After missing out on a semifinal berth in the previous edition, New Zealand will be banking on experience and home advantage to claim their second ICC Women's World Cup title.
The White Ferns have always been a consistent performer in ICC events as they have made it to the top four numerous times even though they have won the title only once. They will be aiming for another good performance in this edition considering the quality and experience they have in their squad, and expectations will be even higher given the tournament is on home soil.
Their preparation leading to this tournament didn’t appear to have them as one of the favourites, with New Zealand having won only thrice in a 23-match run, spread across a period of two years. So, confidence and momentum weren’t quite in their favour going into 2022.
All of those matches were against powerhouses like Australia, England, South Africa and India though, providing plenty of opportunity to learn from their mistakes and improve against the highest calibre of opposition. And that time to work on the team’s weaknesses and strengthen their game and approach appears to have paid dividends, with a 4-1 series win against India in February suggesting that New Zealand may be peaking at just the right time.
Even though most of the players in the White Ferns' squad are pretty young, there is plenty of experience in the likes of Sophie Devine, Lea Tahuhu, Amy Satterthwaite, Katey Martin and Suzie Bates to help them in navigating through tricky situations.
Young players like Amelia Kerr and Brooke Halliday have become two of their best players in the last couple of years as well, and they will be eager to deliver equally impactful performances as the experienced lot. The batting unit looks pretty sorted with the likes of Devine, Bates and Satterthwaite there, but in the bowling department the onus will be on Lea Tahuhu to lead a young attack.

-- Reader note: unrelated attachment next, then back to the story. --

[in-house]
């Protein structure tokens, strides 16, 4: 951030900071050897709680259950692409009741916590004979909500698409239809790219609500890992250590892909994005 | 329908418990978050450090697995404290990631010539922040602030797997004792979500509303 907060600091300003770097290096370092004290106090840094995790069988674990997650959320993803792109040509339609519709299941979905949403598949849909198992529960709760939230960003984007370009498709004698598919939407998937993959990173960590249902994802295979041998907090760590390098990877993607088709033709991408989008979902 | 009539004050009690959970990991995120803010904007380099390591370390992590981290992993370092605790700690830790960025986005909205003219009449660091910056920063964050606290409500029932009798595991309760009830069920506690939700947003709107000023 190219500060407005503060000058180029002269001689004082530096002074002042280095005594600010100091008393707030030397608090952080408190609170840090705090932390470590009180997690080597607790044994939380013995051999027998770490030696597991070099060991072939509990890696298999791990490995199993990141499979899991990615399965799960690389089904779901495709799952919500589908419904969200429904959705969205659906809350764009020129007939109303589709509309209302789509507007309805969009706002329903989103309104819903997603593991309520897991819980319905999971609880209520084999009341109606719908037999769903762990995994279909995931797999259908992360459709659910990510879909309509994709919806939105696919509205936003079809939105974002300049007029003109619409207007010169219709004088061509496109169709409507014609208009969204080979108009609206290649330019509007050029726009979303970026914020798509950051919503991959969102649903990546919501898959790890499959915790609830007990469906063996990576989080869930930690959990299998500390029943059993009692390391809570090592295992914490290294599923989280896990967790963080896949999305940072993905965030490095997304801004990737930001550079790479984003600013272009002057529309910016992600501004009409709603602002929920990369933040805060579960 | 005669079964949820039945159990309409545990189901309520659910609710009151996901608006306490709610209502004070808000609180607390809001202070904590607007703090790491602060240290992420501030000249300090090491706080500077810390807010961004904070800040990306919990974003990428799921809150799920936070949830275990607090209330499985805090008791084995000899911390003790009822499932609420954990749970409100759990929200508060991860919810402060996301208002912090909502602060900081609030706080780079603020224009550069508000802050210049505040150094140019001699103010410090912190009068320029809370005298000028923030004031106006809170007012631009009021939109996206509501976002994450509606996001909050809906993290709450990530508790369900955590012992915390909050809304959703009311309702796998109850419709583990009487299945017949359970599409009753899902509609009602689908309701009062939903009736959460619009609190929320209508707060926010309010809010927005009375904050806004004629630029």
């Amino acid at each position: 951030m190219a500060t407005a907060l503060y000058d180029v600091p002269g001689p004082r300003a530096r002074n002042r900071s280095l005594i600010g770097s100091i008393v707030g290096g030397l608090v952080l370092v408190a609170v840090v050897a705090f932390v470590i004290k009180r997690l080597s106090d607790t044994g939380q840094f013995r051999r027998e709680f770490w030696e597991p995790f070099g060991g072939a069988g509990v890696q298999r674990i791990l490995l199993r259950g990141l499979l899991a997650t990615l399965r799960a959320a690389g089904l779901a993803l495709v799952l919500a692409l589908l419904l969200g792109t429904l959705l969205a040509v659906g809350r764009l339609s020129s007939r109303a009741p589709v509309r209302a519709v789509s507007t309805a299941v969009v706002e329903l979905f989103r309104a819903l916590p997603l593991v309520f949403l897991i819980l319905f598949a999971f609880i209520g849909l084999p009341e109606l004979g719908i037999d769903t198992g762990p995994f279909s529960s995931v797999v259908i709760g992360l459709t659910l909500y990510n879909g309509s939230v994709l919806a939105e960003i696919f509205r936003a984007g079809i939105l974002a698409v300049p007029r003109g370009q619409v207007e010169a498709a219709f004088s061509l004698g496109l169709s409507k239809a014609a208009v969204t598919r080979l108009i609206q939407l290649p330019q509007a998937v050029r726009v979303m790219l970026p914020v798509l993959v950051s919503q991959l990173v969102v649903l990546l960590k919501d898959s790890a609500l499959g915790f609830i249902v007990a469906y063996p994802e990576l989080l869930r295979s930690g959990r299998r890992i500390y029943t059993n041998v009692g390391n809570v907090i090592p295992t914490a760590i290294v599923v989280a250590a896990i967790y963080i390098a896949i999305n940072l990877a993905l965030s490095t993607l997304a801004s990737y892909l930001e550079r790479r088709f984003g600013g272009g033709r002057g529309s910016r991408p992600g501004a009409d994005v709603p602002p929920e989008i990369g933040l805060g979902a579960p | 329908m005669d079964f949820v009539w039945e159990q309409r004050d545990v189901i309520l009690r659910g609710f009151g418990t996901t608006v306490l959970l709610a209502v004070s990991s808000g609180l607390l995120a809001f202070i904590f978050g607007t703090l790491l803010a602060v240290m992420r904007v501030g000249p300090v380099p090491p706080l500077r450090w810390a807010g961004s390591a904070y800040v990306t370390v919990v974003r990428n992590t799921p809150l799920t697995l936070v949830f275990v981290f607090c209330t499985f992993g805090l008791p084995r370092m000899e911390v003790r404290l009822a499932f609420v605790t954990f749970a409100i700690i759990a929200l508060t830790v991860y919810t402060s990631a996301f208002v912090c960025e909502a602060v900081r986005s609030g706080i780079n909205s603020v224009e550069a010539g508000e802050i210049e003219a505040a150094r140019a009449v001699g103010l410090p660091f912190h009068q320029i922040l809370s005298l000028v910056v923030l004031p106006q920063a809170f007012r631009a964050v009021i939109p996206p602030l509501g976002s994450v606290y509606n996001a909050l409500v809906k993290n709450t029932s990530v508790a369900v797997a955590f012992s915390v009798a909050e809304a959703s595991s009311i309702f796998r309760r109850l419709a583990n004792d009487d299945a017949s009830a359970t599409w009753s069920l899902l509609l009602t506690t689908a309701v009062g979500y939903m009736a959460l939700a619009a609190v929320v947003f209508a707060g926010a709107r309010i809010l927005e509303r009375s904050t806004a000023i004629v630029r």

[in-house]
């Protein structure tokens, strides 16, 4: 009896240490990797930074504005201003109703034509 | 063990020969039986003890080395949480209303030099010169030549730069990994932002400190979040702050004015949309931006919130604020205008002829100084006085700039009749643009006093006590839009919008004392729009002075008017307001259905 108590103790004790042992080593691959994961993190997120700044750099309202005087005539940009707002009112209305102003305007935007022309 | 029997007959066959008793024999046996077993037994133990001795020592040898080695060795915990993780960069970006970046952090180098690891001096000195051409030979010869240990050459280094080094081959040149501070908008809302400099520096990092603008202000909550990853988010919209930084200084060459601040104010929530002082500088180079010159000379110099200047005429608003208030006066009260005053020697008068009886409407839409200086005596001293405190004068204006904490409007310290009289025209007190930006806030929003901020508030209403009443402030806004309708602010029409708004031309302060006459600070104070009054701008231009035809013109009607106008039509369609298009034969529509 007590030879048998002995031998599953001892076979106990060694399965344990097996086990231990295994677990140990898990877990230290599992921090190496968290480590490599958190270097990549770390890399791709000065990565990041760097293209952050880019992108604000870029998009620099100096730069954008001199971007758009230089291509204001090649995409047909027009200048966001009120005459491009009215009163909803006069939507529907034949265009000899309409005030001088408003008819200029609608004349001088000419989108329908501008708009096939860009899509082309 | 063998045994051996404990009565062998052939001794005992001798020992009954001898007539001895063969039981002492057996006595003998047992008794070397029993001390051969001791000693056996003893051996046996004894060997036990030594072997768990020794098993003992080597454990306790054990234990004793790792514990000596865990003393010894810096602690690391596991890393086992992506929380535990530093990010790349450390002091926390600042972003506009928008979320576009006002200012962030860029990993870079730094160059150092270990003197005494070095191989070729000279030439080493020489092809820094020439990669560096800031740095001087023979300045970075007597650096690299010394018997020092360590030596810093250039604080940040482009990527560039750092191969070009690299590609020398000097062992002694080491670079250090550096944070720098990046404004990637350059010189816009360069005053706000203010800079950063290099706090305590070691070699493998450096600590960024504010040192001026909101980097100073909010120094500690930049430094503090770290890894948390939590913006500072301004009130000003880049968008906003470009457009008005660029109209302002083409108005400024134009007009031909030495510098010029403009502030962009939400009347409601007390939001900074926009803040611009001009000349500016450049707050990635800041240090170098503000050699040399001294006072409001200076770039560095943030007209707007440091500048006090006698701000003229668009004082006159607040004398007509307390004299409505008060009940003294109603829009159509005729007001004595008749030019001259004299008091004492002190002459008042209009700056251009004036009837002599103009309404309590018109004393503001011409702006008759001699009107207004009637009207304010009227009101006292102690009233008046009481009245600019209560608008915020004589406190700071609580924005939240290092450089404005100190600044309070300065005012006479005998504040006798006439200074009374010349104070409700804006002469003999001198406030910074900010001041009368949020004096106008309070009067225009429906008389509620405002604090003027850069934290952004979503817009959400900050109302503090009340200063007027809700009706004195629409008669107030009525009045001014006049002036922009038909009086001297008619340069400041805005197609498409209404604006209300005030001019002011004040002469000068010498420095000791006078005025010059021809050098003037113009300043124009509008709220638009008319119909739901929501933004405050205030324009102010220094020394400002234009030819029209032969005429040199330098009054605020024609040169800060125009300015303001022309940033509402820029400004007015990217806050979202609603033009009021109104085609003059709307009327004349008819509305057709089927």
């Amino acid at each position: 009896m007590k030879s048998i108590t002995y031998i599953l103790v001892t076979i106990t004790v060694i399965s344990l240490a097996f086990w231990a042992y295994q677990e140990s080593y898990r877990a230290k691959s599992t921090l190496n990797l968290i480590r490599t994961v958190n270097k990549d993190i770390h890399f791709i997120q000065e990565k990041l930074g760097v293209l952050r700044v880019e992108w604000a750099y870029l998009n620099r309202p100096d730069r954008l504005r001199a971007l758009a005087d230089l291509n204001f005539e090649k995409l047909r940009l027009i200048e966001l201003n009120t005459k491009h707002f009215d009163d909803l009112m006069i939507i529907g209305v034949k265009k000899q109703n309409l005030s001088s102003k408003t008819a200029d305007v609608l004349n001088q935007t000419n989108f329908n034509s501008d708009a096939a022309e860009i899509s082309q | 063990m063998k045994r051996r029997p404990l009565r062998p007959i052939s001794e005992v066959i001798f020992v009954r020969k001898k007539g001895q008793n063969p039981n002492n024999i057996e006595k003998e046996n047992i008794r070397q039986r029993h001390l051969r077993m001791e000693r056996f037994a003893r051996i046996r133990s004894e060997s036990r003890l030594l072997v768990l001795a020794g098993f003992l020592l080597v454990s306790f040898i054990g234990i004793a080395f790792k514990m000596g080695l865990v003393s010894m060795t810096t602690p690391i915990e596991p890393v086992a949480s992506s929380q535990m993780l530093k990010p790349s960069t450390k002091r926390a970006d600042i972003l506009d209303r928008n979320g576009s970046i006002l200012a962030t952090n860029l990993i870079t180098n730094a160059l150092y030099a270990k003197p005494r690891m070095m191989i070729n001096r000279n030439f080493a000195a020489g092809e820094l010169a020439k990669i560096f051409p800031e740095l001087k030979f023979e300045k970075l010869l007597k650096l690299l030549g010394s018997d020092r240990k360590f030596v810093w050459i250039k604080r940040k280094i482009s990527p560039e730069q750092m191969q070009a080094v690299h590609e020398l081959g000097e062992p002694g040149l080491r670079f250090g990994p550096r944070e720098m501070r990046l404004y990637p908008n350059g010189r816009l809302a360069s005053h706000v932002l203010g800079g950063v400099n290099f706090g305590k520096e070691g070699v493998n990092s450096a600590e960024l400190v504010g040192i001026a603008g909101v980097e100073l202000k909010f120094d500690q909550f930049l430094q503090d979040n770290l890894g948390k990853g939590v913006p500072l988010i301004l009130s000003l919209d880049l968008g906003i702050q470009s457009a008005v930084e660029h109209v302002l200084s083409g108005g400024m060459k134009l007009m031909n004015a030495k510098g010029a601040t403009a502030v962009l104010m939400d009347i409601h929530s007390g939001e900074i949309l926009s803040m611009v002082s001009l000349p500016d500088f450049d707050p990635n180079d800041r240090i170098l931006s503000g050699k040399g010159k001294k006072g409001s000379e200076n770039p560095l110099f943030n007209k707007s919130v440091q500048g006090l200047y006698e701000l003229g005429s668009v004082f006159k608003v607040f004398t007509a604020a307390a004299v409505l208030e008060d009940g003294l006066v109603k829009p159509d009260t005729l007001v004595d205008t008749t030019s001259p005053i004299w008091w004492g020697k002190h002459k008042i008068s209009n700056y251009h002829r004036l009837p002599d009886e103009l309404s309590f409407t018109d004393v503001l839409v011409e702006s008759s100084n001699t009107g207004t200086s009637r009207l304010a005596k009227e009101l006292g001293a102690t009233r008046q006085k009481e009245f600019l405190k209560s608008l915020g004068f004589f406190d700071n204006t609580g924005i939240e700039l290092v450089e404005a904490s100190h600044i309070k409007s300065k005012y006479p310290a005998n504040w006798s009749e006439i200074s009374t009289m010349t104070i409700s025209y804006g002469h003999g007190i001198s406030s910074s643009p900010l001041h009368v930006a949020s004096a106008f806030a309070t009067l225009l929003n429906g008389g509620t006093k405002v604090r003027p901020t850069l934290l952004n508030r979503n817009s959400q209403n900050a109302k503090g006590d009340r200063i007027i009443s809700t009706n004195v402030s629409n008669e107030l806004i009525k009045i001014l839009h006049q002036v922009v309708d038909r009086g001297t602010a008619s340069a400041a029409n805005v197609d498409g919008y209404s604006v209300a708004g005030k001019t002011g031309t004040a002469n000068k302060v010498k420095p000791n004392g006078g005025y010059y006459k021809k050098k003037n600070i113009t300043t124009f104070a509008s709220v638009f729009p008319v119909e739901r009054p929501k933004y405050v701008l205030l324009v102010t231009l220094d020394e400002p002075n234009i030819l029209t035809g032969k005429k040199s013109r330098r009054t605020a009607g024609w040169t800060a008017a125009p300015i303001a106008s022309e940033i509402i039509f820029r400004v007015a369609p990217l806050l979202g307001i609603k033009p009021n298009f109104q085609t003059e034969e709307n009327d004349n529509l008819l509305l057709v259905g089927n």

Sophie Devine (c), Amy Satterthwaite (vc), Suzie Bates, Lauren Down, Maddy Green, Brooke Halliday, Hayley Jensen, Fran Jonas, Jess Kerr, Melie Kerr, Frankie Mackay, Rosemary Mair, Katey Martin, Hannah Rowe, Lea Tahuhu
4 Mar - vs WI
7 Mar - vs BAN
10 Mar - IND
13 Mar - vs AUS
17 Mar - vs SA
20 Mar - vs ENG
26 Mar - vs PAK
Best Finish: Champions (2000)
The White Ferns have made it to the World Cup final four times and have won it only once. Their title win came at home in 2000, after missing out in consecutive editions in 1993 and 1997.
New Zealand took on their Trans-Tasman rivals Australia in the final and won it by a narrow margin of four runs.
It turned out to be a nail-biting contest with Belinda Clark threatening to take the match away from the hosts with a superb innings of 91, but the White Ferns claimed Australia's last wicket in the very first delivery of the final over to lift their first-ever World Cup.
Look Out For
The 21-year-old started her career as a leg-spinner but she has developed more into a quality all-rounder now for New Zealand. Kerr is one of their key bowlers and is a vital cog of their middle-order as well now. She has played 46 ODIs and has claimed 67 wickets at an excellent average of 26.35.
With the bat, she has 1039 runs to her name at an average of just a shade under 40. She also holds the record for the highest score in Women's ODIs, which came against Ireland in 2018 - a breathtaking innings of 232* off just 145 deliveries. And her recent form has been sensational, with Kerr scoring a hundred and three half-centuries in five innings against India.
The 32-year-old is going to be the key player for New Zealand in this campaign. Devine is a very experienced player with 121 ODIs and 2918 runs to her name. She will need to set the tone for her team at the top of the order. An overall career strike-rate of 81.78 gives quite a good idea of her big-hitting prowess and New Zealand will be banking on that once again.
Devine is quite an effective bowler too. She has claimed 86 ODI wickets to date, going at a good economy-rate of 4.46. She is capable of delivering crucial overs of medium pace with the new ball and in the middle-overs, and the home conditions will aid her a lot as well.
Australia - 13 March
The Trans-Tasman rivalry between New Zealand and Australia is pretty famous and the hosts also have a point to prove as they have lost all of the nine ODIs they have played against the Aussies since the last World Cup. So, a win here will make a pretty big statement and it will give them a lot of confidence going on in the tournament.
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